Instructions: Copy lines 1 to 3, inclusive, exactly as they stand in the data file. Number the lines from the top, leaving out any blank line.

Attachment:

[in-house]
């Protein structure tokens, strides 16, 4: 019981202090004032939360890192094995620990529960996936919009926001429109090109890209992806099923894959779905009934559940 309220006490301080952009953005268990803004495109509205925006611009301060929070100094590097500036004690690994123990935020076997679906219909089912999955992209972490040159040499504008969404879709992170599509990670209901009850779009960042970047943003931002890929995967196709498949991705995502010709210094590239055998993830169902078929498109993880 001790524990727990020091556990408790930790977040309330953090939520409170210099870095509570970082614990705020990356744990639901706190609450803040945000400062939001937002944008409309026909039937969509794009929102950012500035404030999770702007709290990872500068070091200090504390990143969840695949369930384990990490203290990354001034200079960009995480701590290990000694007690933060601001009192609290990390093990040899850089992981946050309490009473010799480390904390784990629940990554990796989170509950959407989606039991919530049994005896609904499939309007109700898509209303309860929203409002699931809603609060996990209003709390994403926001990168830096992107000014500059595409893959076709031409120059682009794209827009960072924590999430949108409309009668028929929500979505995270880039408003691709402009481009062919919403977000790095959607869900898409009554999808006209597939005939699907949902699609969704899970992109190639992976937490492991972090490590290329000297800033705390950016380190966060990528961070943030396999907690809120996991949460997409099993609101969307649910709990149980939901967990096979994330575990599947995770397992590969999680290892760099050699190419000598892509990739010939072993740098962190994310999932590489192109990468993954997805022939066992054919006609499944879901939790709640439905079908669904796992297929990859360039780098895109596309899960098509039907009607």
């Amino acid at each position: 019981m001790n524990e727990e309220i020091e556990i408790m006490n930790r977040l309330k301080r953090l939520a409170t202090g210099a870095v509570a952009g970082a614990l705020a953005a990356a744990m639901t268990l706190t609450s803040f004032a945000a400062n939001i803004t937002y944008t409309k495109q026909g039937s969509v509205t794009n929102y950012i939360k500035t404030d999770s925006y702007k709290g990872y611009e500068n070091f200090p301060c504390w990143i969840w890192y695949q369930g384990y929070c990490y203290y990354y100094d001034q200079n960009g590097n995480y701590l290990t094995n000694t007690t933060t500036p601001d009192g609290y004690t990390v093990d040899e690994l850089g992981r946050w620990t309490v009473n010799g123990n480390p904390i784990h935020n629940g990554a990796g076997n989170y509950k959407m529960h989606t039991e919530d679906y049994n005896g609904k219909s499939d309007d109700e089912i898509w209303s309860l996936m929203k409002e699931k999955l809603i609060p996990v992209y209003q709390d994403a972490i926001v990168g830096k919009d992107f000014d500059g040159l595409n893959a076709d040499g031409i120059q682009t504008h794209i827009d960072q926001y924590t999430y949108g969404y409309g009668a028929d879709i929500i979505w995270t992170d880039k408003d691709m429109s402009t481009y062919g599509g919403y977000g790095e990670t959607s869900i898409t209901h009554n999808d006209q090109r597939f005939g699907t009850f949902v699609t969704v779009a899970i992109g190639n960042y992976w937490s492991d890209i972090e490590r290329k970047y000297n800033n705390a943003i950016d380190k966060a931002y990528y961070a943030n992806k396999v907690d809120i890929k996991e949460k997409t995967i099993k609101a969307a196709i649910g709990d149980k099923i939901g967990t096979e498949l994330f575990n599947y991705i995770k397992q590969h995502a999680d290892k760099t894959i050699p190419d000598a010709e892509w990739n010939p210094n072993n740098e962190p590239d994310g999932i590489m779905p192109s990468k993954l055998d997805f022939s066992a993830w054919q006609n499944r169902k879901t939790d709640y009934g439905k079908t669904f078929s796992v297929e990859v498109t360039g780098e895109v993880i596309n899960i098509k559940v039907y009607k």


[in-house]
């Protein structure tokens, strides 16, 4: 019981202090004032939360890192094995620990529960996936919009926001429109090109890209992806099923894959779905009934559940 309220006490301080952009953005268990803004495109509205925006611009301060929070100094590097500036004690690994123990935020076997679906219909089912999955992209972490040159040499504008969404879709992170599509990670209901009850779009960042970047943003931002890929995967196709498949991705995502010709210094590239055998993830169902078929498109993880 001790524990727990020091556990408790930790977040309330953090939520409170210099870095509570970082614990705020990356744990639901706190609450803040945000400062939001937002944008409309026909039937969509794009929102950012500035404030999770702007709290990872500068070091200090504390990143969840695949369930384990990490203290990354001034200079960009995480701590290990000694007690933060601001009192609290990390093990040899850089992981946050309490009473010799480390904390784990629940990554990796989170509950959407989606039991919530049994005896609904499939309007109700898509209303309860929203409002699931809603609060996990209003709390994403926001990168830096992107000014500059595409893959076709031409120059682009794209827009960072924590999430949108409309009668028929929500979505995270880039408003691709402009481009062919919403977000790095959607869900898409009554999808006209597939005939699907949902699609969704899970992109190639992976937490492991972090490590290329000297800033705390950016380190966060990528961070943030396999907690809120996991949460997409099993609101969307649910709990149980939901967990096979994330575990599947995770397992590969999680290892760099050699190419000598892509990739010939072993740098962190994310999932590489192109990468993954997805022939066992054919006609499944879901939790709640439905079908669904796992297929990859360039780098895109596309899960098509039907009607």
């Amino acid at each position: 019981m001790n524990e727990e309220i020091e556990i408790m006490n930790r977040l309330k301080r953090l939520a409170t202090g210099a870095v509570a952009g970082a614990l705020a953005a990356a744990m639901t268990l706190t609450s803040f004032a945000a400062n939001i803004t937002y944008t409309k495109q026909g039937s969509v509205t794009n929102y950012i939360k500035t404030d999770s925006y702007k709290g990872y611009e500068n070091f200090p301060c504390w990143i969840w890192y695949q369930g384990y929070c990490y203290y990354y100094d001034q200079n960009g590097n995480y701590l290990t094995n000694t007690t933060t500036p601001d009192g609290y004690t990390v093990d040899e690994l850089g992981r946050w620990t309490v009473n010799g123990n480390p904390i784990h935020n629940g990554a990796g076997n989170y509950k959407m529960h989606t039991e919530d679906y049994n005896g609904k219909s499939d309007d109700e089912i898509w209303s309860l996936m929203k409002e699931k999955l809603i609060p996990v992209y209003q709390d994403a972490i926001v990168g830096k919009d992107f000014d500059g040159l595409n893959a076709d040499g031409i120059q682009t504008h794209i827009d960072q926001y924590t999430y949108g969404y409309g009668a028929d879709i929500i979505w995270t992170d880039k408003d691709m429109s402009t481009y062919g599509g919403y977000g790095e990670t959607s869900i898409t209901h009554n999808d006209q090109r597939f005939g699907t009850f949902v699609t969704v779009a899970i992109g190639n960042y992976w937490s492991d890209i972090e490590r290329k970047y000297n800033n705390a943003i950016d380190k966060a931002y990528y961070a943030n992806k396999v907690d809120i890929k996991e949460k997409t995967i099993k609101a969307a196709i649910g709990d149980k099923i939901g967990t096979e498949l994330f575990n599947y991705i995770k397992q590969h995502a999680d290892k760099t894959i050699p190419d000598a010709e892509w990739n010939p210094n072993n740098e962190p590239d994310g999932i590489m779905p192109s990468k993954l055998d997805f022939s066992a993830w054919q006609n499944r169902k879901t939790d709640y009934g439905k079908t669904f078929s796992v297929e990859v498109t360039g780098e895109v993880i596309n899960i098509k559940v039907y009607k």